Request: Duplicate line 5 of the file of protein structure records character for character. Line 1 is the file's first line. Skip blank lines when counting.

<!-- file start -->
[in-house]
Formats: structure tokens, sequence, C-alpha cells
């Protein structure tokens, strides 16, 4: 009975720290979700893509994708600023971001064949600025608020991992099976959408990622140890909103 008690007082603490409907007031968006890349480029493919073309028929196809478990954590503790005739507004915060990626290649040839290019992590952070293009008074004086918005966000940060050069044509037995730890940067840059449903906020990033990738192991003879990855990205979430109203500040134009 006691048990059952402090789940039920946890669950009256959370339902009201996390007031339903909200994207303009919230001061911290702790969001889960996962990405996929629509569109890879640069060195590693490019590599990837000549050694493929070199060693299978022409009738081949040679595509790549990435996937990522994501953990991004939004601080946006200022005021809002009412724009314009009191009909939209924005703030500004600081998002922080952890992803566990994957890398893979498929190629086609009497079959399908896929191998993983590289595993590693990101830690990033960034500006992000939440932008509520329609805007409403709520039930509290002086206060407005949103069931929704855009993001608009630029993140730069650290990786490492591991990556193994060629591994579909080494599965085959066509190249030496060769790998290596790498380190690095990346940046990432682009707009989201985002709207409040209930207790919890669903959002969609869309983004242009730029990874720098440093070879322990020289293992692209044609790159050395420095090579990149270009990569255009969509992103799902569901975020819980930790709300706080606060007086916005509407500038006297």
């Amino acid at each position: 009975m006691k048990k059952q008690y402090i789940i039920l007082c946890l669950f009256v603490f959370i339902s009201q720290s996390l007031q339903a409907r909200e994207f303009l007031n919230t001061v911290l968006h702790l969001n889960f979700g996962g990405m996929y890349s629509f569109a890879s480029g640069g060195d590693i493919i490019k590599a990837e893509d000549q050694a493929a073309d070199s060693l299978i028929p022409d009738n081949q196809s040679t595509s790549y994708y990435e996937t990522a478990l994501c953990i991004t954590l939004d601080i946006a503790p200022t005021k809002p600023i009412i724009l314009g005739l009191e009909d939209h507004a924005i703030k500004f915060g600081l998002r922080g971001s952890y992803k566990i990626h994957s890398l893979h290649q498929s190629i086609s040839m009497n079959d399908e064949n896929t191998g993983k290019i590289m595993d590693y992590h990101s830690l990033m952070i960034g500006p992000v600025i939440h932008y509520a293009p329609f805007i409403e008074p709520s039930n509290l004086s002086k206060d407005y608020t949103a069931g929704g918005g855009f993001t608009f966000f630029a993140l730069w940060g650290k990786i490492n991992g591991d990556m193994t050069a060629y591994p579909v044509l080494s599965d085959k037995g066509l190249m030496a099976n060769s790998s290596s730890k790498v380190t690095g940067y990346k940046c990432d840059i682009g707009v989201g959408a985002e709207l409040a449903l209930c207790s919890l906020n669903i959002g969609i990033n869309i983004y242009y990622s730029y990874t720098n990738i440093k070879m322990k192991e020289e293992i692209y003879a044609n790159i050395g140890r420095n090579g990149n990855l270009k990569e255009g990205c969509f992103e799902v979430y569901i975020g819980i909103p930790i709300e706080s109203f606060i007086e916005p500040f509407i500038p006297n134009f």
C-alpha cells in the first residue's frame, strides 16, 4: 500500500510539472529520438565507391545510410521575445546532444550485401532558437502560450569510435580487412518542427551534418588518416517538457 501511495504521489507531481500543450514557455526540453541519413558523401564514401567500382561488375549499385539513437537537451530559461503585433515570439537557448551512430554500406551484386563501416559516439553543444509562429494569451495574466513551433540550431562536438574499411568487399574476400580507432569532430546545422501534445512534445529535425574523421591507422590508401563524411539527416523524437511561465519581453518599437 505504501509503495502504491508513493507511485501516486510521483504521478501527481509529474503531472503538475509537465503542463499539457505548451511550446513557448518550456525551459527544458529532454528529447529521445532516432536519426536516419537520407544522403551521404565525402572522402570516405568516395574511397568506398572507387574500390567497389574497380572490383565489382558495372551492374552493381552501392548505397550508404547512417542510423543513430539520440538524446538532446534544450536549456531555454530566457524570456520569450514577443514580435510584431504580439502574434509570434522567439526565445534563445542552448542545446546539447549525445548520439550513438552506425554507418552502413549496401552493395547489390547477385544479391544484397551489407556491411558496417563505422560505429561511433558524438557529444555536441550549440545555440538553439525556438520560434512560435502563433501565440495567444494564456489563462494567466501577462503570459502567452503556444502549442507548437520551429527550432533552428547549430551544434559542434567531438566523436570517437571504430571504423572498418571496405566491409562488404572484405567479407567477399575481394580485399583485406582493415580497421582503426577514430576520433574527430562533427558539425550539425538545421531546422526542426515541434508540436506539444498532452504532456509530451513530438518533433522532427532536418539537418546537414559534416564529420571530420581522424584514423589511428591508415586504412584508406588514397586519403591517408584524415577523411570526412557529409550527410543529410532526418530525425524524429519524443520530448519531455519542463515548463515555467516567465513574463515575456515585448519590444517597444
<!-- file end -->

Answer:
C-alpha cells in the first residue's frame, strides 16, 4: 500500500510539472529520438565507391545510410521575445546532444550485401532558437502560450569510435580487412518542427551534418588518416517538457 501511495504521489507531481500543450514557455526540453541519413558523401564514401567500382561488375549499385539513437537537451530559461503585433515570439537557448551512430554500406551484386563501416559516439553543444509562429494569451495574466513551433540550431562536438574499411568487399574476400580507432569532430546545422501534445512534445529535425574523421591507422590508401563524411539527416523524437511561465519581453518599437 505504501509503495502504491508513493507511485501516486510521483504521478501527481509529474503531472503538475509537465503542463499539457505548451511550446513557448518550456525551459527544458529532454528529447529521445532516432536519426536516419537520407544522403551521404565525402572522402570516405568516395574511397568506398572507387574500390567497389574497380572490383565489382558495372551492374552493381552501392548505397550508404547512417542510423543513430539520440538524446538532446534544450536549456531555454530566457524570456520569450514577443514580435510584431504580439502574434509570434522567439526565445534563445542552448542545446546539447549525445548520439550513438552506425554507418552502413549496401552493395547489390547477385544479391544484397551489407556491411558496417563505422560505429561511433558524438557529444555536441550549440545555440538553439525556438520560434512560435502563433501565440495567444494564456489563462494567466501577462503570459502567452503556444502549442507548437520551429527550432533552428547549430551544434559542434567531438566523436570517437571504430571504423572498418571496405566491409562488404572484405567479407567477399575481394580485399583485406582493415580497421582503426577514430576520433574527430562533427558539425550539425538545421531546422526542426515541434508540436506539444498532452504532456509530451513530438518533433522532427532536418539537418546537414559534416564529420571530420581522424584514423589511428591508415586504412584508406588514397586519403591517408584524415577523411570526412557529409550527410543529410532526418530525425524524429519524443520530448519531455519542463515548463515555467516567465513574463515575456515585448519590444517597444